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PLACES MENU GASPÉ PENINSULA EASTERN TOWNSHIPS ABITIBI-TEMISCAMING NUNAVIK QUEBEC CITY REGION (CAP-TOURMENTE AREA) NORTH SHORE LOWER ST.LAWRENCE MONTÉRÉGIE OTTAWA VALLEY INTRODUCTION SAGUENAY-LAKE-SAINT-JEAN
Places

Cap-Tourmente

FLOCK OF SNOW GEESE

«In a race against the autumn frost, villagers make haste to harvest corn, beans and squash. These cultivated plants will be used for food and traded with the Algonquian groups living further north.

While the women, children and old men are busy gathering crops in the fields and storing them for the winter, the men take advantage of nature’s cornucopia by catching fish and hunting game.»

IROQUOIANS IN JACQUE CARTIER'S ACCOUNTS

In Jacques Cartier's accounts of his explorations, he says that he met Iroquoians at the northeast tip of Île d'Orléans and that he went ashore on the north shore of the St. Lawrence River, probably on the coastal plain at the foot of Cap-Tourmente, in order to trade goods with the territory’s first inhabitants.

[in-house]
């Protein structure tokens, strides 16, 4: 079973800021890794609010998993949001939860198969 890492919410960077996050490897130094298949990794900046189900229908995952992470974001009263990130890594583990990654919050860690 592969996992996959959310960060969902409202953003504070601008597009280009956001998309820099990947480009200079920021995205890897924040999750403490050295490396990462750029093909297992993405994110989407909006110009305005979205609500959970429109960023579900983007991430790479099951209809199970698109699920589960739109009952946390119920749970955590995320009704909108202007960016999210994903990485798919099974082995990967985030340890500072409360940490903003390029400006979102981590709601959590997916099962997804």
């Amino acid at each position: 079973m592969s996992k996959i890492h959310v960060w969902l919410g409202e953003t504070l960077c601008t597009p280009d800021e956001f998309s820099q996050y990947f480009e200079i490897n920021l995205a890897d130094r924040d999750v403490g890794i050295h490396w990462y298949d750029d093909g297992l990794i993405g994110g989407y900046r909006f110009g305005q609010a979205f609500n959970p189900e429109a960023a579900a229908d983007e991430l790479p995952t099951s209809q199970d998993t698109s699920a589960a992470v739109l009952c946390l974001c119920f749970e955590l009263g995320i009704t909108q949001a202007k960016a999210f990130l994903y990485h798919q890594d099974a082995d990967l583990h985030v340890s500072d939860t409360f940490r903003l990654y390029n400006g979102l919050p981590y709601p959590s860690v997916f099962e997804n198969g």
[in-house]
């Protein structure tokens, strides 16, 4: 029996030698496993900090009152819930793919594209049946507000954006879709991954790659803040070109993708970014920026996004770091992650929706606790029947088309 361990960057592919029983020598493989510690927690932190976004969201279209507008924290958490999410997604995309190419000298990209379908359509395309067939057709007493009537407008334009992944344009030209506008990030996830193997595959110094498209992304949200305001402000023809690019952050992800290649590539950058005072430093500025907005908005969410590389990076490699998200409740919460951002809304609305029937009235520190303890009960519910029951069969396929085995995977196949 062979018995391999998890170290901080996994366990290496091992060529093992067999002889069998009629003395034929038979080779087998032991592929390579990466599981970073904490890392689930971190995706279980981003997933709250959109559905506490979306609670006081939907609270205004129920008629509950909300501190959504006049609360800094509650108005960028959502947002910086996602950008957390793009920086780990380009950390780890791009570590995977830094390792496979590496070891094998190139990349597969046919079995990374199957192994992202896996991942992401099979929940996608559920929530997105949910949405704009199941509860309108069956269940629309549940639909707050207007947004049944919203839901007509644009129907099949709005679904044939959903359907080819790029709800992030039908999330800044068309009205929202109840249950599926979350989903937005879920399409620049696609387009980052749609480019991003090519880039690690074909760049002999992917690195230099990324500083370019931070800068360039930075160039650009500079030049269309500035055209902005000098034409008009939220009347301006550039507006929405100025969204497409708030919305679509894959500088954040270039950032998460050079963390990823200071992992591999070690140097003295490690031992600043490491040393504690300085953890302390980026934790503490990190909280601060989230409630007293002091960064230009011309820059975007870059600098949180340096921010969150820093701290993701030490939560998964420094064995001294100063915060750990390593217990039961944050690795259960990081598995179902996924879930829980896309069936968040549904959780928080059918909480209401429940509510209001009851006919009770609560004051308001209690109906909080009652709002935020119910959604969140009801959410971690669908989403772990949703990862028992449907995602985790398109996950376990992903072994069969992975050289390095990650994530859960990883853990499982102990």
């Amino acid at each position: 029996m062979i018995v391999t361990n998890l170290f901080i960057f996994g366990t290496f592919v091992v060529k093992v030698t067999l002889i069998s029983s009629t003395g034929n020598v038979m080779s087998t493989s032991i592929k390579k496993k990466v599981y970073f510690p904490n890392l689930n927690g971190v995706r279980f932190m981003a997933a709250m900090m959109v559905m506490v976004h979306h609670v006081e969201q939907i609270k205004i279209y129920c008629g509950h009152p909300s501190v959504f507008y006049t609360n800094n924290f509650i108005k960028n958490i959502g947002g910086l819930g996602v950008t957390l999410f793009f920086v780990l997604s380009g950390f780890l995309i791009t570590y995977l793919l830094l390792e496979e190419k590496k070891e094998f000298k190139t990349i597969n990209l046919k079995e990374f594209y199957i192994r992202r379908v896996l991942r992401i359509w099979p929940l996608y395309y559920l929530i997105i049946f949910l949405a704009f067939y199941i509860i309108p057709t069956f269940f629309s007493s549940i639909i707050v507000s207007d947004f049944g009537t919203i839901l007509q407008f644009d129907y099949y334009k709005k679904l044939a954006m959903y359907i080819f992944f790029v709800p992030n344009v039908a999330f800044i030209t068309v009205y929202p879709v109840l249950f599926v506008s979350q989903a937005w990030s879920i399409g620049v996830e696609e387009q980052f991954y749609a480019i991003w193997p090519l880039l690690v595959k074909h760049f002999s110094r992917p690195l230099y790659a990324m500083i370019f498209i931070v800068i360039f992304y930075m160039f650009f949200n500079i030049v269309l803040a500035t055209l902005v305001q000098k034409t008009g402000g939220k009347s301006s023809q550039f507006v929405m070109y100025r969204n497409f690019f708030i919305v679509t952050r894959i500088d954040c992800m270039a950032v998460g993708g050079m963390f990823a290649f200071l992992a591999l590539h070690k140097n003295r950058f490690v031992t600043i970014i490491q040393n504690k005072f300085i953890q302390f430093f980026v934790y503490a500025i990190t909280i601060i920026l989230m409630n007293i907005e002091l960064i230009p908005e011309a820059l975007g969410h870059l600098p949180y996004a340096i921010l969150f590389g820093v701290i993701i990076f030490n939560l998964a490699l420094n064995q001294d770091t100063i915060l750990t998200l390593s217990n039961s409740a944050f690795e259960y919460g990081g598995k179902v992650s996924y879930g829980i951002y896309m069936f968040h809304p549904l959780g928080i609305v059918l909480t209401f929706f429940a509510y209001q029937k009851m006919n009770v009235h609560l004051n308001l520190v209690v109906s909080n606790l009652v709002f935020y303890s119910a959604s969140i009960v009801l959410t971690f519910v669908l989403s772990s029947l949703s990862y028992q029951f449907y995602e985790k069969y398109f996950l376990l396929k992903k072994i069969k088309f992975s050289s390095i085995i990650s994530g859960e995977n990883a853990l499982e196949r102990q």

MOUNTAIN AND RIVER
 

In his description of the region around Stadacona, where Quebec City now stands, Cartier mentions that on the approach to this settlement from downstream, there were four communities in four villages: Ajoaste, Starnatan, Tailla, which is at the foot of a mountain, and Sitadin ("y a quatre peuples et demourances, savoyr: Ajoaste, Starnatan, Tailla, qui est sus vne montaigne, et Sitadin."). Cartier also says in May of 1536, when he made his hasty departure, he left one of his vessels with the people of Sitadin, which must have stood near where the Europeans had spent the winter, at the mouth of the Lairet River.